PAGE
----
KURTZ: Next came an invitation to debate the issue on O'Reilly's home turf. So, we went toe-to-toe on "The Factor."


O'REILLY: You just lost points by confusing hard news reporting about drones with the "New York Times" editorial page, which hasn't condemned, as far as I know in any great measure as they did with waterboarding the use of it. What we were clearly talking about here, 48 hours after the NBC memo appeared, was why the left doesn't condemn killing terrorists with drones, unilateral killing, decision-making by one man, with waterboarding that kills anybody.

You and I know that it's hypocritical, yet you don't engage in that. You come after me. It's ridiculous.

KURTZ: I was just a very mild, carefully chosen critique of your performance. But here's the larger point, Bill. In terms of the -- what you see as the relative lack of outcry -- there was a passionate debate in this country about whether waterboarding is torture led in part by John McCain. That was easy for the press and the commentators on the left to cover because it was so out there.

In the case of drones, it wasn't an issue in the campaign. Romney didn't talk about it. I didn't hear it in the debates.

So, the press, including the commentators, have been too passive in my view, just like they were in the run up to the Iraq war, rather than making this an issue. It should be an issue. It should be debated.


KURTZ: Jane Hall used to tangle with O'Reilly.

HALL: Regularly.

KURTZ: Was this an enlightening debate? Or just two TV guys going at it?

HALL: Well, I think it was good. I think you did well and I think he shifted the terms of the debate, which he likes to do.

First of all, he has had -- you know, he does not like NBC. Going back to Keith Olbermann. So, I think there was a blind spot in that, even remembering that Mike Isikoff had broken the story.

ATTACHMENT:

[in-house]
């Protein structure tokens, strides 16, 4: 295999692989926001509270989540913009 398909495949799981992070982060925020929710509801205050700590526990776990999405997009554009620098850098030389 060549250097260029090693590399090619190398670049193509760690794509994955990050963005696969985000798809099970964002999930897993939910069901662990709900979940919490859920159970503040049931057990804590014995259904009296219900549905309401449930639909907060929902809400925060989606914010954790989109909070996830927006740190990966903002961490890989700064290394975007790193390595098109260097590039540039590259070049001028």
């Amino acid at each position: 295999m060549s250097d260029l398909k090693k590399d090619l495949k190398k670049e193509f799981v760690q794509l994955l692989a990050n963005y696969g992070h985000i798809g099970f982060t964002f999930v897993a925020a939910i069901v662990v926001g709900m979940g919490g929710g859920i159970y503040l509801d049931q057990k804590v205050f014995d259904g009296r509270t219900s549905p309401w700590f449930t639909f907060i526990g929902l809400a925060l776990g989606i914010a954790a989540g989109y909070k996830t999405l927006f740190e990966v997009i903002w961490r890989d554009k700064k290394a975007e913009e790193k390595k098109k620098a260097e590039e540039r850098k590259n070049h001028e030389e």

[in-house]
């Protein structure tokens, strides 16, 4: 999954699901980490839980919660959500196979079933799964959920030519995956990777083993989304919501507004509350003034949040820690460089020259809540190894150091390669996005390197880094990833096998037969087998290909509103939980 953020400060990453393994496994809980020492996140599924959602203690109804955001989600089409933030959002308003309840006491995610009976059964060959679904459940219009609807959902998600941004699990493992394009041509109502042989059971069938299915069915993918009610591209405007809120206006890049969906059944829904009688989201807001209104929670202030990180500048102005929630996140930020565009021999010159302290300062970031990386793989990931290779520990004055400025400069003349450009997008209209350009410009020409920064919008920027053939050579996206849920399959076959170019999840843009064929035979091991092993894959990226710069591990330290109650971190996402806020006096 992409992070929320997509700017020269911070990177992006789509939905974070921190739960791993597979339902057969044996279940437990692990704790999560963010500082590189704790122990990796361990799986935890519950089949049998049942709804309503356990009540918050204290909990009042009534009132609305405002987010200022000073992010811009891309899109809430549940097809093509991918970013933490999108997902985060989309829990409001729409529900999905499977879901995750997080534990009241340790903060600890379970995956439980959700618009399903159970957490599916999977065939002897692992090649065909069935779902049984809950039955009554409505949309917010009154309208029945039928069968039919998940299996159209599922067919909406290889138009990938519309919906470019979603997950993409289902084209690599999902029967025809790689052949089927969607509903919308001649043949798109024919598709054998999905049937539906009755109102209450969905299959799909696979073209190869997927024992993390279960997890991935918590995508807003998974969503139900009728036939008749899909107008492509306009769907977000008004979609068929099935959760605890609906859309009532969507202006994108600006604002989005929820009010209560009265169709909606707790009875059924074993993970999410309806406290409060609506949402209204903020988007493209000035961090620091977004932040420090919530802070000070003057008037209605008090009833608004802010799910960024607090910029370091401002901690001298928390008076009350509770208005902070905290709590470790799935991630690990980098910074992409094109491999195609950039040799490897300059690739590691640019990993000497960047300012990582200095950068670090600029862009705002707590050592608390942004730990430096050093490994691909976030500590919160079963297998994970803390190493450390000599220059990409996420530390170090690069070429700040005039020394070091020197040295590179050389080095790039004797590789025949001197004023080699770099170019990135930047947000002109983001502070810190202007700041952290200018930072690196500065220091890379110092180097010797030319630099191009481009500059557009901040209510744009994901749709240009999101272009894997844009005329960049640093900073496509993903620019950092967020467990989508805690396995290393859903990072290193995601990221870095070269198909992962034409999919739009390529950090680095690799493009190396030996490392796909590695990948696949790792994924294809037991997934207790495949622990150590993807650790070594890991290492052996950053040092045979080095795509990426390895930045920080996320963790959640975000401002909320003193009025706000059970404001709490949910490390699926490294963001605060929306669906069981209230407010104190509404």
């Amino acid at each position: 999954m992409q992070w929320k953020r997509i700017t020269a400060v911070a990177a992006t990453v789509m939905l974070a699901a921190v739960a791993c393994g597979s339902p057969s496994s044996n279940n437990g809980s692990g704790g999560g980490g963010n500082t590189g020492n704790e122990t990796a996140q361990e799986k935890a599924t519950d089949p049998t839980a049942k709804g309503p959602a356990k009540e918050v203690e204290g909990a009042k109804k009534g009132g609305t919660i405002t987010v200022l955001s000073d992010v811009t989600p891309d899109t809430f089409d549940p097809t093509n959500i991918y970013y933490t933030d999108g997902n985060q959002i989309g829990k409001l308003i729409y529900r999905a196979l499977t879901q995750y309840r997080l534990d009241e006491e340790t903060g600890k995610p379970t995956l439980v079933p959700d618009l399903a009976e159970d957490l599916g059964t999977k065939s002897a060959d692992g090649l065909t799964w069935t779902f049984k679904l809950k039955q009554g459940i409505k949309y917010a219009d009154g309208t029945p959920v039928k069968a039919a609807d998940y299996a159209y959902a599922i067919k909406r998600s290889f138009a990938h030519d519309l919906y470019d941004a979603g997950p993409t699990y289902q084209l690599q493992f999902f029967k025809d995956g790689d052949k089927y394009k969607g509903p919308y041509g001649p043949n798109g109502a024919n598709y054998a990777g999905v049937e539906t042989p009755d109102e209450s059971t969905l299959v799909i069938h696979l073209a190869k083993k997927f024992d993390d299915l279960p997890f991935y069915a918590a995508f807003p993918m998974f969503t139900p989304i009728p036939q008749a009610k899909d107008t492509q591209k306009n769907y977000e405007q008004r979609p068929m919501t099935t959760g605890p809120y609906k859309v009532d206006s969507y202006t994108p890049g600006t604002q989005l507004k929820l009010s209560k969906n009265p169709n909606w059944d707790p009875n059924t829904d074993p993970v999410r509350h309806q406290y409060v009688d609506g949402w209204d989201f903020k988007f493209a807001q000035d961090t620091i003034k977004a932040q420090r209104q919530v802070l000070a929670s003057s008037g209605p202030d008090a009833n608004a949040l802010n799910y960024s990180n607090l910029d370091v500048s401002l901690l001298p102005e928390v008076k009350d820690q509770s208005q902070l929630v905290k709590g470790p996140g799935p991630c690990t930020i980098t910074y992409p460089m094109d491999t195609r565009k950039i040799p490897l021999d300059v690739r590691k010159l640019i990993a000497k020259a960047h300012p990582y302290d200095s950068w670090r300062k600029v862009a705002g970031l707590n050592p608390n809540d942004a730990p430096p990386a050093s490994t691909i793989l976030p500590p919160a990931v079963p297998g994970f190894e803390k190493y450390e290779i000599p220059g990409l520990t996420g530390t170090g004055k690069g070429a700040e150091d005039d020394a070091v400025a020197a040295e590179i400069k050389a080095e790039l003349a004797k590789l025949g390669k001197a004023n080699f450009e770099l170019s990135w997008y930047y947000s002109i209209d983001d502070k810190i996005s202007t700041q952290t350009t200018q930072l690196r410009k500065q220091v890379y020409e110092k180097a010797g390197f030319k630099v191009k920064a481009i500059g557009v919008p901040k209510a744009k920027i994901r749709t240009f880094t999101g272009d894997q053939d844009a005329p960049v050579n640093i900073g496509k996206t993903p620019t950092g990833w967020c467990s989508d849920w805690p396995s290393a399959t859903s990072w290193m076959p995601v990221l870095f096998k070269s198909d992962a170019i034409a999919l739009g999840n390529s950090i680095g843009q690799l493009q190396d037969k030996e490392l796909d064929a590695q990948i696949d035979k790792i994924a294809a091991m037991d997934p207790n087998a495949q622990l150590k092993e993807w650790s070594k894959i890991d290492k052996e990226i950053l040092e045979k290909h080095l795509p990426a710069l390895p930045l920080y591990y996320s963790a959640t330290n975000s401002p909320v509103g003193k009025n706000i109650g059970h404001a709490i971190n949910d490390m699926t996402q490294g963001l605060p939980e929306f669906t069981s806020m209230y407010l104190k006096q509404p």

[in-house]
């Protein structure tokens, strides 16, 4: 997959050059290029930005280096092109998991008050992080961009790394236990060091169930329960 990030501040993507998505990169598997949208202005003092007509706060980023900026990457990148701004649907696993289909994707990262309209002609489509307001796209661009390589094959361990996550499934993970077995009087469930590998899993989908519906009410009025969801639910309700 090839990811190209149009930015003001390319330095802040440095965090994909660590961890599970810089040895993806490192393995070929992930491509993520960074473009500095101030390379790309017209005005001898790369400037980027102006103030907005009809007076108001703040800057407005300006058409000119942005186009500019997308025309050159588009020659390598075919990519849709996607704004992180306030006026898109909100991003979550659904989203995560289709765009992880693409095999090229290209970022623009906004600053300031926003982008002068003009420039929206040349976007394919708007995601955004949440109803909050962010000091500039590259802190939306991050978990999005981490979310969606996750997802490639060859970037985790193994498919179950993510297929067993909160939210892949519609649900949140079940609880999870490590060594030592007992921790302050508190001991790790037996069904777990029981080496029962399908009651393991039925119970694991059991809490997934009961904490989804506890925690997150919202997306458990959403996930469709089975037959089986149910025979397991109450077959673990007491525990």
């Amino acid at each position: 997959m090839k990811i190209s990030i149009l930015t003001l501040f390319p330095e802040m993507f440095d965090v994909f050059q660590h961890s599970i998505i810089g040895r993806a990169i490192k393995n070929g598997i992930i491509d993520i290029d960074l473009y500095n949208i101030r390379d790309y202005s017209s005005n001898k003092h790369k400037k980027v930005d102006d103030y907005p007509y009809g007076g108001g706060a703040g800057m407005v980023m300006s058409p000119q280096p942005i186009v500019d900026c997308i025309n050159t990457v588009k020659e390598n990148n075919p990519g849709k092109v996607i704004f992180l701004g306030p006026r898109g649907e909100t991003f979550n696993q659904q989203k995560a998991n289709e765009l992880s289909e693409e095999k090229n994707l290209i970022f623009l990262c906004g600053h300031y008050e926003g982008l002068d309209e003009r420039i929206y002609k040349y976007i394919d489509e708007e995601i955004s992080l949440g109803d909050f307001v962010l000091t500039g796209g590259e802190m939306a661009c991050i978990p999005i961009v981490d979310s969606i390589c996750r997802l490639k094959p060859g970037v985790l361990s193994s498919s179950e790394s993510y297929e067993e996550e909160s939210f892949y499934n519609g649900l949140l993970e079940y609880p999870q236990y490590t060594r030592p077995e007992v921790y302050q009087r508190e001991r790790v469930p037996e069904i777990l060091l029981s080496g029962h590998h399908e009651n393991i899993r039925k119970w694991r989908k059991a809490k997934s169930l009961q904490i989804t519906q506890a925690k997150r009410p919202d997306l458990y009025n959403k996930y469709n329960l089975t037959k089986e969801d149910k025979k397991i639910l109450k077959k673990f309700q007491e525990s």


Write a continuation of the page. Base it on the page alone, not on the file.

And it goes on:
He shifted it back to what he wanted to talk about and I thought you had a very substantive debate, which was a good thing.

KURTZ: That was a shrew observation, because he wanted to talk about himself and how he felt I had wronged him and I was trying to get to higher ground. Did O'Reilly convince you that I was mistaken in saying I had made a glaring omission and not mentioning the --

SESNO: No, actually, he lost me a little bit in that because there was so much chronology to it. And if I were your communications consultant or executive producer --


SESNO: -- I would have said, in that discussion in that showdown, you did the right thing. You acknowledged his point, you're kind of general about it, and then you turned to the larger issue, and the larger issue is a very large issue. The use of drones and the way the media in this country has or has not focused on him.

KURTZ: And let's get into that, Paul Farhi. Is there -- does O'Reilly have a point? I would agree to a point, and we talk about some of the exceptions that there has been media hypocrisy when it comes to holding President Obama accountable for this sort of secretive program in which high level officials can target, including Americans abroad, target terror suspects for death in a way that might not have been the case was this happening -- it did happen on George W. Bush, but Obama has greatly expanded, I should make that clear. Media hypocrisy?

FARHI: Well, there has been condemnation on the left of the drone policy. O'Reilly is wrong there.

But his point is actually fairly well-taken. We haven't had quite the same robust debate about whether this is an effective policy, a moral policy, as we have had for many years -- and that's part of it -- about the waterboarding and enhanced interrogation.

The fact is, the drone policy is relatively new and that's part of the problem here, is that we've only been dealing with it for four, five years. It will take some time to get us to the same level of outrage, I think, as we have about waterboarding and torture.

SESNO: I'd like to commend O'Reilly, actually, for putting this issue four square in front of people. This is -- it's a really big thing, as I say.

And the question is, do the media lead or follow? The point you made about John McCain speaking out. Drones, we are -- there is sort of unilateral decision-making about who lives and who dies from the sky.

KURTZ: Right.

SESNO: And there are -- there is a lot of civilian consequence in all of this.

KURTZ: But the two political parties are not arguing about it because conservatives generally like the drone program and liberals, it could be said, are kind of siding with the president and that leaves the press --


SESNO: They don't want to talk about --

KURTZ: Let me take a half a minute to say, as I said on O'Reilly, there were some prominent exceptions here. "The New York Times" has done big stories, front page stories about the kill list and how it's done and contrasting Obama as a candidate, campaigning against torture and the Iraq war -- making those selections. "Newsweek" has reported on this. NBC's Richard Engel as well.

So, but, now, O'Reilly will say you're talking about the reporting, what about the commentators. Yes, liberal commentators giving Obama pass on this? I would say yes.